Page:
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Title: Chaminuka: Music of Zimbabwe—Butsu Mutandari; Dumisani Maraire, karimba. Label: Music of the World. Format: CD. Catalogue#: CDC-208. Track: 1.

Contextual Associations

The karimba is a lamellaphone idiophone of the Shona people of Zimbabwe. It is of recent invention (1960s) and was intended for use as part of music education programs. Its design is based on lamellaphones used for traditional music making in parts of Zimbabwe and Mozambique. Unlike other Zimbabwean lamellaphones, the karimba has no traditional context of use.


Each of the 15 spring-steel tongues/lamellae is wider and thinner at its sounding end than at its anchored one. They are held in place with a metal pressure bar that exerts a downward pressure on the keys against the thick top end of the board, serving as a backrest, and a metal bridge. This metal bridge rests vertically on the board, held in place by slots cut into the board’s sidewalls. The maker sets the downward pressure of the bar with wire, which is threaded alternately around the bar and through holes in the soundboard before being pulled taut. The playing end of each tongue is arched upward with the seven shorter ones being given a more acute bend than the eight longer ones, creating two ranks of lamellae. Several brass beads threaded together with wire and attached to the soundboard softly rattle in response to the tongues being plucked. While karimba often use a distinctive circular-shaped resonator constructed from several pieces of wood (see the second gallery photo), the first karimba shown on this page can be wedged into a more traditional hemispheric-shaped gourd resonator (called a ‘deze’) the opening of which is bordered with loosely attached bottle caps to add further buzz to the primary sound of the instrument.

Player - Instrument Interface and Sound Production

The performer holds the back and sides of the soundboard with his hands, leaving his thumbs free to flex-and-release the tongues with a downward motion. The instrument is tuned to a non-standardized hexatonic (six-tone) scale over a range of two octaves from approximately F3 to F5. The pitch arrangement of the upper rank from left to right is approximately: E5 - D5 - C5 - F5 - C5 - D5 - E5; the lower rank, left to right:  A4 - G4 - F4 - A3 - F3 - C4 - D4 - E4. The repertoire of this instrument consists of cyclical, polyphonic and polyrhythmic phrases that accompany settings of traditional, often didactic, songs themselves organized in a call-response form.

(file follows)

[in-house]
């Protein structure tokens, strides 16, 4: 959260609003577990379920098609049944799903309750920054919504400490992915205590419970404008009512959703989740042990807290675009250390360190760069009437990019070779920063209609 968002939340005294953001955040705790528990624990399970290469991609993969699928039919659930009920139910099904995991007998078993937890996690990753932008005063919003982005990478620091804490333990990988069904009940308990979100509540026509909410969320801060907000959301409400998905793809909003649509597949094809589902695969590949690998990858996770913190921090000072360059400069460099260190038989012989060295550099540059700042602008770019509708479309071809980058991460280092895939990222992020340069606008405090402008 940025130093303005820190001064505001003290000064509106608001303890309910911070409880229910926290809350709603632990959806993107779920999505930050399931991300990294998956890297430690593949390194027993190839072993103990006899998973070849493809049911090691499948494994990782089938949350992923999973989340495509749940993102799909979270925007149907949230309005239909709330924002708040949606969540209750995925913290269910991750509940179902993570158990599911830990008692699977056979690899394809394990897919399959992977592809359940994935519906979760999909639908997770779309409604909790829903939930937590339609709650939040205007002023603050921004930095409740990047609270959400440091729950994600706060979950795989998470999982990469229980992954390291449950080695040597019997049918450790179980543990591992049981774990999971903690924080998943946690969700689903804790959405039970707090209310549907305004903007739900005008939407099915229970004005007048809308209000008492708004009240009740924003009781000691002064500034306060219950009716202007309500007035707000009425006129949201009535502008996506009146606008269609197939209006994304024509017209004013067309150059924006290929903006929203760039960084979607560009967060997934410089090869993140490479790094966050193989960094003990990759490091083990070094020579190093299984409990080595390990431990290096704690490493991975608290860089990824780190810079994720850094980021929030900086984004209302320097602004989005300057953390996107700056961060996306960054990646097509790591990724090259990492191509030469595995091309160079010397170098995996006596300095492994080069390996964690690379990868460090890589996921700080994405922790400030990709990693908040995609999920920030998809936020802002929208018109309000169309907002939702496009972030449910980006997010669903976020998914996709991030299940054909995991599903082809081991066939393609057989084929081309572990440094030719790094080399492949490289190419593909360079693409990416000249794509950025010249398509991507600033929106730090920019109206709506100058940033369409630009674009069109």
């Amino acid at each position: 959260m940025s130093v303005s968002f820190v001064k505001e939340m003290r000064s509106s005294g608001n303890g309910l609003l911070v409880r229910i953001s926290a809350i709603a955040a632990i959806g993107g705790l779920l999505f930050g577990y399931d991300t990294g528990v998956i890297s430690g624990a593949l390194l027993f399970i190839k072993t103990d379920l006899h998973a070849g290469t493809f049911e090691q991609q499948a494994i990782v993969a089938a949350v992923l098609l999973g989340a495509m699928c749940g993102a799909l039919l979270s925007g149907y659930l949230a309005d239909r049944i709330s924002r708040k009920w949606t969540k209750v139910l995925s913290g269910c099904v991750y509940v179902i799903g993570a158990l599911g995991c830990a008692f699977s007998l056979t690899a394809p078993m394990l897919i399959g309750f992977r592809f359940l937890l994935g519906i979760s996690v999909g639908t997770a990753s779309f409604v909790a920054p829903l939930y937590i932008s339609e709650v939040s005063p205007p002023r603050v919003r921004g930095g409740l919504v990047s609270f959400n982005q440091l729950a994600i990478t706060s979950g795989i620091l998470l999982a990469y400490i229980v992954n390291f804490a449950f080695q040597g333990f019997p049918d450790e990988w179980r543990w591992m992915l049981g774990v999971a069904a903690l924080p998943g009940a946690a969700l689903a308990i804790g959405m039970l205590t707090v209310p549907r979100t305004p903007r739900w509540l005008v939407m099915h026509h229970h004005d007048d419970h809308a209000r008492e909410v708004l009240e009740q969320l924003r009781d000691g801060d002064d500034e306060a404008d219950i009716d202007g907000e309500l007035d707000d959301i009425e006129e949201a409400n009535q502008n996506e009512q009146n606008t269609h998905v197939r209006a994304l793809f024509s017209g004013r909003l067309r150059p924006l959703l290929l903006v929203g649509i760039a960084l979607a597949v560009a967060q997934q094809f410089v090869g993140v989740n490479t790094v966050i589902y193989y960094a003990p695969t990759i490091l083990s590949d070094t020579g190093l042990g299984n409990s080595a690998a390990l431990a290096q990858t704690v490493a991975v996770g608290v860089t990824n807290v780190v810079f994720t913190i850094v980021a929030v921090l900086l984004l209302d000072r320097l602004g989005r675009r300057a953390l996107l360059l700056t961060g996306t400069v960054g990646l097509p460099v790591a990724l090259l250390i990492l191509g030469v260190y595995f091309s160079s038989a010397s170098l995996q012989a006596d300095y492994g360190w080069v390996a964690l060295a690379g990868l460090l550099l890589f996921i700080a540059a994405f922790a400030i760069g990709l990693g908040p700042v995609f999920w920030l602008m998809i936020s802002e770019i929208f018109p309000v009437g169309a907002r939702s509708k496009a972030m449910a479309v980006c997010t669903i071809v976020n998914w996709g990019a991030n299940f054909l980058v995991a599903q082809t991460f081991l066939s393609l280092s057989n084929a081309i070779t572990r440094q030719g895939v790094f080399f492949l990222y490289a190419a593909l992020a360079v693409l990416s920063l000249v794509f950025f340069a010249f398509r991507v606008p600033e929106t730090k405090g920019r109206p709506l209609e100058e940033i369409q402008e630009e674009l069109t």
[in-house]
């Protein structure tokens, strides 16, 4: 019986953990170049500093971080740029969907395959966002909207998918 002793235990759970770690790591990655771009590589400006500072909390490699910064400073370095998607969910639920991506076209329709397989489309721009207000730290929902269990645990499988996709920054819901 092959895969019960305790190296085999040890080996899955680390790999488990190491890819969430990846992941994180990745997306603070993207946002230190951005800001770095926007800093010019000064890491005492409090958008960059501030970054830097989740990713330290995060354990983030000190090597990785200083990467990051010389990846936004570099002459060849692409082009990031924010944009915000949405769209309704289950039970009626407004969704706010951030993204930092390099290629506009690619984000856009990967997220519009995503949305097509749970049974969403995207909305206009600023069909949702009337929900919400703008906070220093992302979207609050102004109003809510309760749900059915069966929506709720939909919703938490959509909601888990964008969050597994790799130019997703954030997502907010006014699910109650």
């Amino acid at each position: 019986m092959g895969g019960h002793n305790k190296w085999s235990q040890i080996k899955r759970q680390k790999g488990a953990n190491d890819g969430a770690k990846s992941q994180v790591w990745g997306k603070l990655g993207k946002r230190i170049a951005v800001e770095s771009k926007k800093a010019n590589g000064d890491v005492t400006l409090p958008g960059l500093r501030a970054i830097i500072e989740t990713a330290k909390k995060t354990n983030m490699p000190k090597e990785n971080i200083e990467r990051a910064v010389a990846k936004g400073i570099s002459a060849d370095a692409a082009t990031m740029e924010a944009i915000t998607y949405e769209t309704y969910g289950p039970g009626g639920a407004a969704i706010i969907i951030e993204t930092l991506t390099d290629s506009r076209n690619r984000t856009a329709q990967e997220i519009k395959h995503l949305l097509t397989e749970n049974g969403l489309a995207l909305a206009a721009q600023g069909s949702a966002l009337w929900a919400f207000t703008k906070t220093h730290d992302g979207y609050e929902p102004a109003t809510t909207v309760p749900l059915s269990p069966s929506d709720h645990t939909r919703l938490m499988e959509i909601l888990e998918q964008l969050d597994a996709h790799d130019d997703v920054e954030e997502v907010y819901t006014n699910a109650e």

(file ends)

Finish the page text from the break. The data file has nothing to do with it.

The karimba was developed around 1960 by the Shona musician Jege A. Tapera, who based it on a thirteen-key instrument he encountered when visiting neighboring Mozambique. (Berliner, "The Soul of Mbira," 1993, p. 263) This development took place in the context of the Kwanangoma Teacher Training College in Bulawayo, Zimbabwe. A graduate of that institution, Dumasani Maraire, went on to earn a Ph.D. in ethnomusicology from the University of Washington. He is largely responsible for introducing the karimba to the West, and part of his legacy are recordings he made on the instrument.

Bibliographic Citations

Berliner, Paul F. 1981. The Soul of Mbira—Music and Traditions of the Shona People of Zimbabwe. Chicago: University of Chicago Press.

Ellert. H. 1984. The Material Culture of Zimbabwe. Harare: Longman Zimbabwe.

Kaemmer, John E.  1998. “Music of the Shona of Zimbabwe.” In The Garland Encyclopedia of World Music v.1. ed. Ruth M. Stone. New York: Garland Publishing, pp. 744-758.

Maraire, Dumasani Abraham, and Robert Garfias. 1971. The African Mbira--Music of the Shona People of Rhodesia. LP and notes. Nonesuch Explorer Series H-72043.

Turino, Thomas. 2000. Nationalists, Cosmopolitans, and Popular Music in Zimbabwe. Chicago: University of Chicago Press.


Instrument Information


Continent: Africa

Region: East Africa

Nation: Zimbabwe

Formation: Shona

Classification (Sachs-Von Hornbostel revised by MIMO)

122.11 idiophone--lamellaphone (or plucked idiophone; lamellae, i.e. elastic plaques, fixed at one end, are flexed and then released to return to their position of rest) in board- or comb-form; the lamellae are attached to a board or cut out from a board like the teeth of a comb; without integral resonator

Design and Playing Features

Category: idiophone

Energy input motion by performer: plucking

Basic form of sonorous object/s for idiophone: tongue - heteroglot

Sound objects per instrument: multiple sounded discretely

Resonator design: separate resonating space shared by multiple sonorous objects - temporarily affixed to instrument when played

Number of players: one

Sounding principle: flexing - direct

Sound exciting agent: fingertip/s, fingernail/s, finger-mounted pick/s

Energy input motion by performer: plucking

Pitch of sound produced: definite pitch

Sound modification: bottle caps loosely attached to sonorous surface


8.1 in. height of soundboard 6.3 in. width of soundboard

Primary Materials



Samuel Mujuru (first instrument)

Entry Author

Toby Austin, Roger Vetter